As we all know list, how to, and question headlines perform the best in terms of traffic, SEO and shares. The analyzer can detect if your headline falls into one of the categories or if it’s generic. And if that’s the case think about restructuring your headline.
The right balance of common, uncommon, emotional, and power words is another thing that makes a headline great. And this tool analyzes that, too. Common words should make up 20-30% of a headline, uncommon words should be about 10-20%, emotional words about 10-15%, and make sure to use at least one power word.
As far as length there are two factors the analyzer detects and you should keep in mind: the character count, and the number of words.
The Hemingway App tells you valuable information about your copy. Among basic info like letter, character, word, sentence and paragraph count it also shows you the reading time and the grade level.
BUT, the real value of this app is that it highlights common writing errors with different colors.
Yellow means that the sentence is hard to read.
Red means that the sentence is very hard to read.
A purple highlight tells you that a word has a simpler alternative.
Blue highlights adverbs and weakening phrases. “Get rid of them and pick words with force…”
And finally, green marks phrases that use passive voice.
As the name would suggest Read-able is a readability test tool that uses widely accepted readability formulas to see if your copy is up to par.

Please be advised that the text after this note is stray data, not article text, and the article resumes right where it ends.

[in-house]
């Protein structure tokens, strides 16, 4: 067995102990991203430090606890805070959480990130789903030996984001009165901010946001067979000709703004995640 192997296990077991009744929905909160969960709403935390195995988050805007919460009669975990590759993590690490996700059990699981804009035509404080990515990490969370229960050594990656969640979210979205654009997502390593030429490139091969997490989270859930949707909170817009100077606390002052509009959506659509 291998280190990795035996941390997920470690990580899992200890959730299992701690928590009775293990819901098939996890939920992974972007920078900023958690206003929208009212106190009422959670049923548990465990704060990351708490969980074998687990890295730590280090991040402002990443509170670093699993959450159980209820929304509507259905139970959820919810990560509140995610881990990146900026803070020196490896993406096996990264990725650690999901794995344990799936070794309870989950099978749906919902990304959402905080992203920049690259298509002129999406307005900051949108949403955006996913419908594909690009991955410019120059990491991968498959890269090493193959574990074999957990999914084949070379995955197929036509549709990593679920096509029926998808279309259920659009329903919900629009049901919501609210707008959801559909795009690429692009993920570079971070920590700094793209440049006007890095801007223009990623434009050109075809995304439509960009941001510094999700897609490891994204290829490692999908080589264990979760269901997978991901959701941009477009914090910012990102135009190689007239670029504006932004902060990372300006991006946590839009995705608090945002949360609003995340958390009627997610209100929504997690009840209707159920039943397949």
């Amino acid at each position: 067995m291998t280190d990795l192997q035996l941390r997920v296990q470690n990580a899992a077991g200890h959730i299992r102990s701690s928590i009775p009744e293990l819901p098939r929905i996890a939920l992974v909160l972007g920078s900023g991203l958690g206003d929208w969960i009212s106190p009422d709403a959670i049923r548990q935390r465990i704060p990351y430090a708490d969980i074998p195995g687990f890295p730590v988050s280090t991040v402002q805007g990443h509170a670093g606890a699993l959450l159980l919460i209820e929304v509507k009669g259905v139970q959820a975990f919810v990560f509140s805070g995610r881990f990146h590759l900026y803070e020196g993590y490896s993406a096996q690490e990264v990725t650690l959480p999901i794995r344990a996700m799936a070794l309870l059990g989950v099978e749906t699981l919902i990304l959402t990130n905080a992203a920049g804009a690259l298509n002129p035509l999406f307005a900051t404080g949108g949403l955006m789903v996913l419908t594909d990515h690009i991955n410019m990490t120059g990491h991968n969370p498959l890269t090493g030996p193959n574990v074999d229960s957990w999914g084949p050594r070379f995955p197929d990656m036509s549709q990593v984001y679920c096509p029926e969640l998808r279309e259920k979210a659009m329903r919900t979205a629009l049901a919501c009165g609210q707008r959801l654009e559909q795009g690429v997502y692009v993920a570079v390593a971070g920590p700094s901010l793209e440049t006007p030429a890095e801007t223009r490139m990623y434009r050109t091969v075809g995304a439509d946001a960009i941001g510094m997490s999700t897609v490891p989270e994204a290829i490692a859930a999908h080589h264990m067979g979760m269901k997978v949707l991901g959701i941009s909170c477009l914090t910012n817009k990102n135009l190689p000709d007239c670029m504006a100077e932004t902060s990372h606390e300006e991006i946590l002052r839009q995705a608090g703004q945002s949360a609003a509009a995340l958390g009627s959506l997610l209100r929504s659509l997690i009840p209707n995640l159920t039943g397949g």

“Did you know that the average American adult reads at a 7th to 9th grade level? Keeping your content within that range is a great way to maximize your readership…”
What’s great about it is that you can run tests by URL or direct input. The latter is a text box where you can type or copy & paste and text you’d like to test.
Staying with the ‘ables’, Wordable is a tool that lets you import your copy from a Google Doc straight to WordPress.
You can write as you normally would in a Google Doc. Format it however you’d like with bold, italics and built-in headings. Include images, bullets or tables. You can also use comments, track changes or collaborate. It doesn’t matter.
Wordable lists the last 10 docs you edited automatically. So when you’re ready just choose whether to export as a post or a page. Click export and it’s ready in WordPress.
By the way, I just used this tool for the first time, and it’s amazing.
Usually, I do a lot of editing in WordPress and that can be a pain in the a**.
For this article, I edited everything in the Google Doc. And all I had to do in WordPress is:
- setting a featured image,
- adding some tags,
- selecting a category,
- and setting up Yoast for the piece.
Ever had one of those tip-of-the-tongue moments? The Writers Reverse Dictionary lets you look up words by definition. So the next time you can just type in the definition, press search and you’ll have a list of words to choose from.
RhymeZone will leave your mind blown!
PHEW! That was awful, but you get the point. Use RhymeZone, because poetry isn’t the only thing that calls for some rhyming. Whenever you’d like to spice your copy up with some rhyming words give it a go.
This is great because you can show your clients how to structure their copy, right there on their website.
Writing requires nothing more than a pen and paper. And there’s a certain purity in that, I get it. Old habits die hard. But still, when it comes to copywriting digital has a clear advantage over analog.
Free Webinar: How to Do Welcome Emails in 2020